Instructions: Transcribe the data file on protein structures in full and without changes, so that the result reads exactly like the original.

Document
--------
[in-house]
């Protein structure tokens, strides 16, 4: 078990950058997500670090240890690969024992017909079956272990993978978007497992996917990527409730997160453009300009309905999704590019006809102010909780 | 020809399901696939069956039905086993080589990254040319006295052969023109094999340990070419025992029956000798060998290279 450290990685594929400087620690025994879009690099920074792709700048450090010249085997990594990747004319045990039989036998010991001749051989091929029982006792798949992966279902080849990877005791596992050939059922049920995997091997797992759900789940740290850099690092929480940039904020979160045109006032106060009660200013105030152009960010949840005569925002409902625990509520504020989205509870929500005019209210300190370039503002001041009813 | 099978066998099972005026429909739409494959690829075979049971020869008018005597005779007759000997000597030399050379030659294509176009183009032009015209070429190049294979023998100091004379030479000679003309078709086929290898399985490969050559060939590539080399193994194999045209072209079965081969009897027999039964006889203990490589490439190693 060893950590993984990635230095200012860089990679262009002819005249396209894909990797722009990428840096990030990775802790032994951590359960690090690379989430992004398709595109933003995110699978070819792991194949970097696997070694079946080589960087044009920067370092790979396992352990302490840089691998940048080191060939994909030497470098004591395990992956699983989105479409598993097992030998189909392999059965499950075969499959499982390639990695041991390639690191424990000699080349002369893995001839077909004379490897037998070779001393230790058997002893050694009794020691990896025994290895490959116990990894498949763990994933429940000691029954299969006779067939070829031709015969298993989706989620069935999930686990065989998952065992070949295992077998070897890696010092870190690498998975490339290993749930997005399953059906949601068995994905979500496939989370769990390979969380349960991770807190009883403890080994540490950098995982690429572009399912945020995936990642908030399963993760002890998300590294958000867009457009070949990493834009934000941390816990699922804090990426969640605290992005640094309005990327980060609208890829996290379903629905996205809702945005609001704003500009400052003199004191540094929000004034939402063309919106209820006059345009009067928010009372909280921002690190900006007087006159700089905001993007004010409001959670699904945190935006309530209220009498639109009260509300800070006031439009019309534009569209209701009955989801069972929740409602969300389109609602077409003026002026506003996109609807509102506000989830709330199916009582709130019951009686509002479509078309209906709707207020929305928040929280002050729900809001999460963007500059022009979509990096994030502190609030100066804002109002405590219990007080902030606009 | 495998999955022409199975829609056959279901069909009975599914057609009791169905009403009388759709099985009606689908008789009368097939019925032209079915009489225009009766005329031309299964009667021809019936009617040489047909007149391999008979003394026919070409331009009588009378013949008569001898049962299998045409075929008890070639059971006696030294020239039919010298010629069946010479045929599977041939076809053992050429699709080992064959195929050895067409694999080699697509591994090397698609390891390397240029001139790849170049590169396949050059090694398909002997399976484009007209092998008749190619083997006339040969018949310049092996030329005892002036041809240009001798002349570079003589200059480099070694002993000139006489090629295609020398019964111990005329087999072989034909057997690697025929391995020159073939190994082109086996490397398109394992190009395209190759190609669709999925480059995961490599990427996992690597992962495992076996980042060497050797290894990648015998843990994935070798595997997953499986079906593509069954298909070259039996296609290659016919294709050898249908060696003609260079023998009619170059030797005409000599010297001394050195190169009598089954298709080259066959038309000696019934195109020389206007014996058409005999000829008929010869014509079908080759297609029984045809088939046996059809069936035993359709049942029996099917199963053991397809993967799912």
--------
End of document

[in-house]
């Protein structure tokens, strides 16, 4: 078990950058997500670090240890690969024992017909079956272990993978978007497992996917990527409730997160453009300009309905999704590019006809102010909780 | 020809399901696939069956039905086993080589990254040319006295052969023109094999340990070419025992029956000798060998290279 450290990685594929400087620690025994879009690099920074792709700048450090010249085997990594990747004319045990039989036998010991001749051989091929029982006792798949992966279902080849990877005791596992050939059922049920995997091997797992759900789940740290850099690092929480940039904020979160045109006032106060009660200013105030152009960010949840005569925002409902625990509520504020989205509870929500005019209210300190370039503002001041009813 | 099978066998099972005026429909739409494959690829075979049971020869008018005597005779007759000997000597030399050379030659294509176009183009032009015209070429190049294979023998100091004379030479000679003309078709086929290898399985490969050559060939590539080399193994194999045209072209079965081969009897027999039964006889203990490589490439190693 060893950590993984990635230095200012860089990679262009002819005249396209894909990797722009990428840096990030990775802790032994951590359960690090690379989430992004398709595109933003995110699978070819792991194949970097696997070694079946080589960087044009920067370092790979396992352990302490840089691998940048080191060939994909030497470098004591395990992956699983989105479409598993097992030998189909392999059965499950075969499959499982390639990695041991390639690191424990000699080349002369893995001839077909004379490897037998070779001393230790058997002893050694009794020691990896025994290895490959116990990894498949763990994933429940000691029954299969006779067939070829031709015969298993989706989620069935999930686990065989998952065992070949295992077998070897890696010092870190690498998975490339290993749930997005399953059906949601068995994905979500496939989370769990390979969380349960991770807190009883403890080994540490950098995982690429572009399912945020995936990642908030399963993760002890998300590294958000867009457009070949990493834009934000941390816990699922804090990426969640605290992005640094309005990327980060609208890829996290379903629905996205809702945005609001704003500009400052003199004191540094929000004034939402063309919106209820006059345009009067928010009372909280921002690190900006007087006159700089905001993007004010409001959670699904945190935006309530209220009498639109009260509300800070006031439009019309534009569209209701009955989801069972929740409602969300389109609602077409003026002026506003996109609807509102506000989830709330199916009582709130019951009686509002479509078309209906709707207020929305928040929280002050729900809001999460963007500059022009979509990096994030502190609030100066804002109002405590219990007080902030606009 | 495998999955022409199975829609056959279901069909009975599914057609009791169905009403009388759709099985009606689908008789009368097939019925032209079915009489225009009766005329031309299964009667021809019936009617040489047909007149391999008979003394026919070409331009009588009378013949008569001898049962299998045409075929008890070639059971006696030294020239039919010298010629069946010479045929599977041939076809053992050429699709080992064959195929050895067409694999080699697509591994090397698609390891390397240029001139790849170049590169396949050059090694398909002997399976484009007209092998008749190619083997006339040969018949310049092996030329005892002036041809240009001798002349570079003589200059480099070694002993000139006489090629295609020398019964111990005329087999072989034909057997690697025929391995020159073939190994082109086996490397398109394992190009395209190759190609669709999925480059995961490599990427996992690597992962495992076996980042060497050797290894990648015998843990994935070798595997997953499986079906593509069954298909070259039996296609290659016919294709050898249908060696003609260079023998009619170059030797005409000599010297001394050195190169009598089954298709080259066959038309000696019934195109020389206007014996058409005999000829008929010869014509079908080759297609029984045809088939046996059809069936035993359709049942029996099917199963053991397809993967799912």